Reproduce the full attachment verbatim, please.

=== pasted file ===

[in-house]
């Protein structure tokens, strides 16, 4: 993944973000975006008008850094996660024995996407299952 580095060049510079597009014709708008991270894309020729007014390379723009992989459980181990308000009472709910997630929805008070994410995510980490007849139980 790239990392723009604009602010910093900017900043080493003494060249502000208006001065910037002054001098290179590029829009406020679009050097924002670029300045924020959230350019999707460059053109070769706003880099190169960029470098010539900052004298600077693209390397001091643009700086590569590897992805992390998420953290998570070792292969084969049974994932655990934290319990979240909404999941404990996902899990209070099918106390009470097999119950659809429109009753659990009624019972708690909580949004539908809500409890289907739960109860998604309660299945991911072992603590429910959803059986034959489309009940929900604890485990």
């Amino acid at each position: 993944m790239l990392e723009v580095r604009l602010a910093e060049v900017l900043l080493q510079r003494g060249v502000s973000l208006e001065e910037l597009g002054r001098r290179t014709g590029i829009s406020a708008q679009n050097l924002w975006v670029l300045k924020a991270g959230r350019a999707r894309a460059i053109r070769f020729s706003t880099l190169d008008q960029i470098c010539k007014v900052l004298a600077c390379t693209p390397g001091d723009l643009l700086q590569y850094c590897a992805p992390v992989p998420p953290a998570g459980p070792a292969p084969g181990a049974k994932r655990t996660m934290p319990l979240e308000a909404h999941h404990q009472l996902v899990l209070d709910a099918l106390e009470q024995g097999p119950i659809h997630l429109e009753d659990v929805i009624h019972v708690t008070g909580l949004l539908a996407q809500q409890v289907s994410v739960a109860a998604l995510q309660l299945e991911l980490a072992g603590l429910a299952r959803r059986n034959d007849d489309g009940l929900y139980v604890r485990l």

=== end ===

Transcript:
[in-house]
């Protein structure tokens, strides 16, 4: 993944973000975006008008850094996660024995996407299952 580095060049510079597009014709708008991270894309020729007014390379723009992989459980181990308000009472709910997630929805008070994410995510980490007849139980 790239990392723009604009602010910093900017900043080493003494060249502000208006001065910037002054001098290179590029829009406020679009050097924002670029300045924020959230350019999707460059053109070769706003880099190169960029470098010539900052004298600077693209390397001091643009700086590569590897992805992390998420953290998570070792292969084969049974994932655990934290319990979240909404999941404990996902899990209070099918106390009470097999119950659809429109009753659990009624019972708690909580949004539908809500409890289907739960109860998604309660299945991911072992603590429910959803059986034959489309009940929900604890485990």
């Amino acid at each position: 993944m790239l990392e723009v580095r604009l602010a910093e060049v900017l900043l080493q510079r003494g060249v502000s973000l208006e001065e910037l597009g002054r001098r290179t014709g590029i829009s406020a708008q679009n050097l924002w975006v670029l300045k924020a991270g959230r350019a999707r894309a460059i053109r070769f020729s706003t880099l190169d008008q960029i470098c010539k007014v900052l004298a600077c390379t693209p390397g001091d723009l643009l700086q590569y850094c590897a992805p992390v992989p998420p953290a998570g459980p070792a292969p084969g181990a049974k994932r655990t996660m934290p319990l979240e308000a909404h999941h404990q009472l996902v899990l209070d709910a099918l106390e009470q024995g097999p119950i659809h997630l429109e009753d659990v929805i009624h019972v708690t008070g909580l949004l539908a996407q809500q409890v289907s994410v739960a109860a998604l995510q309660l299945e991911l980490a072992g603590l429910a299952r959803r059986n034959d007849d489309g009940l929900y139980v604890r485990l």